Jose F. Otero, President, Signals Telecom Consulting
The history of Latin America's convergence for telecommunications services usually begins with celebratory mentions of Chile's VTR, the first operator in the region to offer a triple play bundle--voice, video and broadband--to its customers. Since then, CATV (cable television) operators have emerged in many countries as the incumbent fixed line operators' main competitors. It has been the CATV operators, not the CLECs, who have successfully challenged the PSTNs throughout the region.
CATV operators' defiance was the result of one action: investment. CATV operators such as VTR heavily invested in upgrading their network to expand their footprint and start offering customers broadband speeds higher than those offered by traditional providers such as Telefonica CTC (nowadays Movistar Chile) or Entel. In other words, in more than one Latin American country the CATV operator behaved like its peers in the United States.
After this brief explanation numerous questions come to mind: Why didn't this trend take place throughout the region? Why did some Latin American countries offer residential broadband speeds surpassing 20 Mbps, 50 Mbps or 100 Mbps while others charged more than $100 for 4 Mbps? Unfortunately, the path towards convergence in the region has faced obstacles such as economic collapse, increased competition from nontraditional players, outdated regulatory frameworks, populism, and protectionist measures directed at subsidizing state-owned companies, among other. In other words, in many countries PSTN networks and CATV network operators have adopted a complacency approach to the status quo since they are being shielded from competition by their respective country regulation.
Cynics would cite infrastructure vendors as the main losers of this situation. They won't be entirely wrong, as these companies would benefit from further investment in telecommunications. However, the maintenance of outdated telecommunications public policies primarily harms a country's development, decelerates its technology adoption, and decreases its international competitiveness. In the case of Latin America, DTH and IPTV provide two key examples on how governments in their public discourse in front of international forums adamantly speak in favor of connectivity and development while their domestic policies basically hinder the expansion of broadband and pay TV services.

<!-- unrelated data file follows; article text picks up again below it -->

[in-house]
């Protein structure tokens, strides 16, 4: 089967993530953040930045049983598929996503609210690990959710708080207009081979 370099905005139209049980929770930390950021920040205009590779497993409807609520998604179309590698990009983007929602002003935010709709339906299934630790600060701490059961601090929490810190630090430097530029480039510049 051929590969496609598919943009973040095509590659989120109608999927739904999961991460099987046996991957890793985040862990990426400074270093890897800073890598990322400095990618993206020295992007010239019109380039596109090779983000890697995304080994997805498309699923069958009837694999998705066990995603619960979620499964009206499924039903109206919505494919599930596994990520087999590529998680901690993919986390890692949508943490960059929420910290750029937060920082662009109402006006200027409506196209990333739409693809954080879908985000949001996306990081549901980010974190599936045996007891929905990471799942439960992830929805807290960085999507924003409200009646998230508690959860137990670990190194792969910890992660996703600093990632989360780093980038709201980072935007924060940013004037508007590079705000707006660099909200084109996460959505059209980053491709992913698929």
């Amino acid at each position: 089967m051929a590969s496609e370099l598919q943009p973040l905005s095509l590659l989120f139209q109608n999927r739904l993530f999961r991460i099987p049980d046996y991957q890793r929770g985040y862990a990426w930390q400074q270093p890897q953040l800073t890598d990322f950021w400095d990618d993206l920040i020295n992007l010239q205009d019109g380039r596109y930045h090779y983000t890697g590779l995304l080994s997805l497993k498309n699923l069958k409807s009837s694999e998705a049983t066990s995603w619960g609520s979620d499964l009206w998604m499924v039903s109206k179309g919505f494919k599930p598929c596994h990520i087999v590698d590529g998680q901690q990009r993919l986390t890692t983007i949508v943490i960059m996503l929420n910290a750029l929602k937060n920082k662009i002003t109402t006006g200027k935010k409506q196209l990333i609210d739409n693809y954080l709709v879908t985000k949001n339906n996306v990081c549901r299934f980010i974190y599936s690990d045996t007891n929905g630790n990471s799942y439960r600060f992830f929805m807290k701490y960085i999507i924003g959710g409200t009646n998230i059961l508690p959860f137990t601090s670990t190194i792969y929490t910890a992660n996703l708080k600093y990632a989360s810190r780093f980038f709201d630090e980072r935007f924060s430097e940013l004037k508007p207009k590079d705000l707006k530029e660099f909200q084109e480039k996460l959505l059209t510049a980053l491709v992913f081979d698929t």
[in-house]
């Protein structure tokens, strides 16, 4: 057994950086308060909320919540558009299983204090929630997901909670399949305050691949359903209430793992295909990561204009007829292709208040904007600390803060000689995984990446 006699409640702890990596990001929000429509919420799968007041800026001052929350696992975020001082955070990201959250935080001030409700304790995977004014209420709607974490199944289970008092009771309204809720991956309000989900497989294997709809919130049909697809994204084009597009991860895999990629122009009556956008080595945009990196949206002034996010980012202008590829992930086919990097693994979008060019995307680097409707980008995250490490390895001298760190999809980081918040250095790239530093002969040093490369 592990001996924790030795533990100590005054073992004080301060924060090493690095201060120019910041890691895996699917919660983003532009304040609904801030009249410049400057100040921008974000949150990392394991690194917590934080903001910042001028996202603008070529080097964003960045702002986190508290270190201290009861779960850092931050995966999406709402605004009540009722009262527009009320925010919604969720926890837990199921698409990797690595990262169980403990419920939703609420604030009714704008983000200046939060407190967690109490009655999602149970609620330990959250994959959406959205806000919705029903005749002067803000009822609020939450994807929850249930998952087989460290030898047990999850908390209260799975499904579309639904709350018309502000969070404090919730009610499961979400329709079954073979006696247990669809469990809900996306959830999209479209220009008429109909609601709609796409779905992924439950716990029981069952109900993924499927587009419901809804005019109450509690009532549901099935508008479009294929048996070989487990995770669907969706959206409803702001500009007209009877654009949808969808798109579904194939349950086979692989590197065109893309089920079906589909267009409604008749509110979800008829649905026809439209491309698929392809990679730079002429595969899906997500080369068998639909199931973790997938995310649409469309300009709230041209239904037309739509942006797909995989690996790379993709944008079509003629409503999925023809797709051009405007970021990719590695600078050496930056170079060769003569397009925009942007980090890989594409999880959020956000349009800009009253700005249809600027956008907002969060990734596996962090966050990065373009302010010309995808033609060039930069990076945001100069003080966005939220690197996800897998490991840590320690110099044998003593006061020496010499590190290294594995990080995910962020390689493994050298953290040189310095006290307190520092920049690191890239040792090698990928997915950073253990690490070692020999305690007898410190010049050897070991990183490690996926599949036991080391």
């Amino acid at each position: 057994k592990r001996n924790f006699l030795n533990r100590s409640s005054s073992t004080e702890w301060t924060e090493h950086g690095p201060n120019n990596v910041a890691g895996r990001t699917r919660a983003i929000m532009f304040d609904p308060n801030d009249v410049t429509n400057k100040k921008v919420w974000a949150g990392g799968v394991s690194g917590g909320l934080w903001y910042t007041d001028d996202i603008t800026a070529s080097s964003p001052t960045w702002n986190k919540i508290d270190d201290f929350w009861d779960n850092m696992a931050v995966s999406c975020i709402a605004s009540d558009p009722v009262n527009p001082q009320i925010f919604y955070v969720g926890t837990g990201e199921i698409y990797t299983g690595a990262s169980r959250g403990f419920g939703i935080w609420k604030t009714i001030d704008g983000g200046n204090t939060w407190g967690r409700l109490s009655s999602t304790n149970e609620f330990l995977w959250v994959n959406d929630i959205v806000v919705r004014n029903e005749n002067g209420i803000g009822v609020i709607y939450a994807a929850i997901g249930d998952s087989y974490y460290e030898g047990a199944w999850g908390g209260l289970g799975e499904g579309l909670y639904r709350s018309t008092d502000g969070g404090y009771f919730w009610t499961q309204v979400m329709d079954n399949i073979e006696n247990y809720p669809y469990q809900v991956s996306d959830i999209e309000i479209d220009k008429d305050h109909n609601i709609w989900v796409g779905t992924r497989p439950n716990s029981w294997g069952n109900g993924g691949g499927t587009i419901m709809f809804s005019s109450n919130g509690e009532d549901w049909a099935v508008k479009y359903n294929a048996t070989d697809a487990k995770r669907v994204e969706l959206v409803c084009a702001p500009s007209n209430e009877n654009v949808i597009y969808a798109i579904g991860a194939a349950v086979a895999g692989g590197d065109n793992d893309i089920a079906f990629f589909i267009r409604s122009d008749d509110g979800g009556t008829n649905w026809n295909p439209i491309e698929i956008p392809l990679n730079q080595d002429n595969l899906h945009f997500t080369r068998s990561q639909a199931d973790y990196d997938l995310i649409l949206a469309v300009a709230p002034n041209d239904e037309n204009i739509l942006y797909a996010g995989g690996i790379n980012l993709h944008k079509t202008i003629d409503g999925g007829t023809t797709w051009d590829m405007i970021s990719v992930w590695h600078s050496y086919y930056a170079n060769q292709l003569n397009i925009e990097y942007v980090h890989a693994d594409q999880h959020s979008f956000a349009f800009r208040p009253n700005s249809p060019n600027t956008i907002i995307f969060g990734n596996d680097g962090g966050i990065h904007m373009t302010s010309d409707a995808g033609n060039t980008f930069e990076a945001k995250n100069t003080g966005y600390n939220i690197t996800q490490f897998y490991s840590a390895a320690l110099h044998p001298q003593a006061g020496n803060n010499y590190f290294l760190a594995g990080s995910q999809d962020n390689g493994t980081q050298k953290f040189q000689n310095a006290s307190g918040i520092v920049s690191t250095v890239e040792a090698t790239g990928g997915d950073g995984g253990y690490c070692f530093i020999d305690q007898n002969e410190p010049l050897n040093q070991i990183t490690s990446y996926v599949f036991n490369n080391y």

One must recognize that for many households having access to pay TV services is just a preamble to accessing fixed broadband alternatives.
One must recognize that for many households having access to pay TV services is just a preamble to accessing fixed broadband alternatives. Let's explain: To counter CATV's triple play advance, fixed line operators are investing in the launch of DTH services (mostly through a wholesaler like Telefonica's Media Networks) and the deployment of IPTV. The strategy for fixed line operators is to initially deploy DTH to quickly gain a national footprint and then slowly rollout IPTV to those areas that guarantee a quick return of investment. Curiously, the country with Latin America's largest IPTV provider--Colombia's UNE--prevents the operator from launching DTH services that would allow it to quickly expand its presence on a national level. This strategy would most likely be emulated by Telmex Colombia (NYSE: TMX), the country's leading pay TV provider, and would force DirecTV (Nasdaq: DTV) to seek alternatives for the direct provision of broadband in areas where its local partners' networks--ETB and Emcali--don't have a presence. In other words, DirecTV Colombia would try to implement the same strategy adopted by its peers in Argentina and Brazil where the DTH pay TV offer is bundled with fixed wireless broadband services to provide consumers with a triple play bundle.